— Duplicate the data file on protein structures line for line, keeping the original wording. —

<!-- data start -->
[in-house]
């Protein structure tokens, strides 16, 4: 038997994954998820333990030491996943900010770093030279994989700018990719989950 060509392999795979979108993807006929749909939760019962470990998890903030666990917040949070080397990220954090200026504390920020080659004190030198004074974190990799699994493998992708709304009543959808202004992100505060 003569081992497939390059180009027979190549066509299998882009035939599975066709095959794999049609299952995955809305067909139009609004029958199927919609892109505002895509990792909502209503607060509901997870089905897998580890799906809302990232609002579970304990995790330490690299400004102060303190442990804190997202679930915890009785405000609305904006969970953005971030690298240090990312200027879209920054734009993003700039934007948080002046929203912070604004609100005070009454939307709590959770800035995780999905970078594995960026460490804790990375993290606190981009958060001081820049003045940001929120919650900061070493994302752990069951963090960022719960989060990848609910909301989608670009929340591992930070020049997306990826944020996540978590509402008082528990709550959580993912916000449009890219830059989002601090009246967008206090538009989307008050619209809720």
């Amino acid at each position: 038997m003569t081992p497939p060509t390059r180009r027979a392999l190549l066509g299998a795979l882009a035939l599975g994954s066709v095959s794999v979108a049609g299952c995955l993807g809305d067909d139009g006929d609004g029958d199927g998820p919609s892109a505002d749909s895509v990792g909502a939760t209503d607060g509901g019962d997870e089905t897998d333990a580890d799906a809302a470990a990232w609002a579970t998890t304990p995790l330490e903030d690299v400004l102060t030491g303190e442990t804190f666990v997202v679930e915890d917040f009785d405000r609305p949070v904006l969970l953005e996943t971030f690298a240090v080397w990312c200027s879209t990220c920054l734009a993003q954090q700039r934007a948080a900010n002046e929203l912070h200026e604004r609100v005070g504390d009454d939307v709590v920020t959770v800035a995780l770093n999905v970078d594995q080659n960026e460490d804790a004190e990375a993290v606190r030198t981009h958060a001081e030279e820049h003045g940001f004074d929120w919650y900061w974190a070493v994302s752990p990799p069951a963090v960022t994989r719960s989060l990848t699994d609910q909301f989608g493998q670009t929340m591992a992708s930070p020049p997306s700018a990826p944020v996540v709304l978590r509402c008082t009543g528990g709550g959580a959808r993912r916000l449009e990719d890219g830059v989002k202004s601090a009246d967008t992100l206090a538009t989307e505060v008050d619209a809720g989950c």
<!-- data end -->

[in-house]
């Protein structure tokens, strides 16, 4: 038997994954998820333990030491996943900010770093030279994989700018990719989950 060509392999795979979108993807006929749909939760019962470990998890903030666990917040949070080397990220954090200026504390920020080659004190030198004074974190990799699994493998992708709304009543959808202004992100505060 003569081992497939390059180009027979190549066509299998882009035939599975066709095959794999049609299952995955809305067909139009609004029958199927919609892109505002895509990792909502209503607060509901997870089905897998580890799906809302990232609002579970304990995790330490690299400004102060303190442990804190997202679930915890009785405000609305904006969970953005971030690298240090990312200027879209920054734009993003700039934007948080002046929203912070604004609100005070009454939307709590959770800035995780999905970078594995960026460490804790990375993290606190981009958060001081820049003045940001929120919650900061070493994302752990069951963090960022719960989060990848609910909301989608670009929340591992930070020049997306990826944020996540978590509402008082528990709550959580993912916000449009890219830059989002601090009246967008206090538009989307008050619209809720």
């Amino acid at each position: 038997m003569t081992p497939p060509t390059r180009r027979a392999l190549l066509g299998a795979l882009a035939l599975g994954s066709v095959s794999v979108a049609g299952c995955l993807g809305d067909d139009g006929d609004g029958d199927g998820p919609s892109a505002d749909s895509v990792g909502a939760t209503d607060g509901g019962d997870e089905t897998d333990a580890d799906a809302a470990a990232w609002a579970t998890t304990p995790l330490e903030d690299v400004l102060t030491g303190e442990t804190f666990v997202v679930e915890d917040f009785d405000r609305p949070v904006l969970l953005e996943t971030f690298a240090v080397w990312c200027s879209t990220c920054l734009a993003q954090q700039r934007a948080a900010n002046e929203l912070h200026e604004r609100v005070g504390d009454d939307v709590v920020t959770v800035a995780l770093n999905v970078d594995q080659n960026e460490d804790a004190e990375a993290v606190r030198t981009h958060a001081e030279e820049h003045g940001f004074d929120w919650y900061w974190a070493v994302s752990p990799p069951a963090v960022t994989r719960s989060l990848t699994d609910q909301f989608g493998q670009t929340m591992a992708s930070p020049p997306s700018a990826p944020v996540v709304l978590r509402c008082t009543g528990g709550g959580a959808r993912r916000l449009e990719d890219g830059v989002k202004s601090a009246d967008t992100l206090a538009t989307e505060v008050d619209a809720g989950c």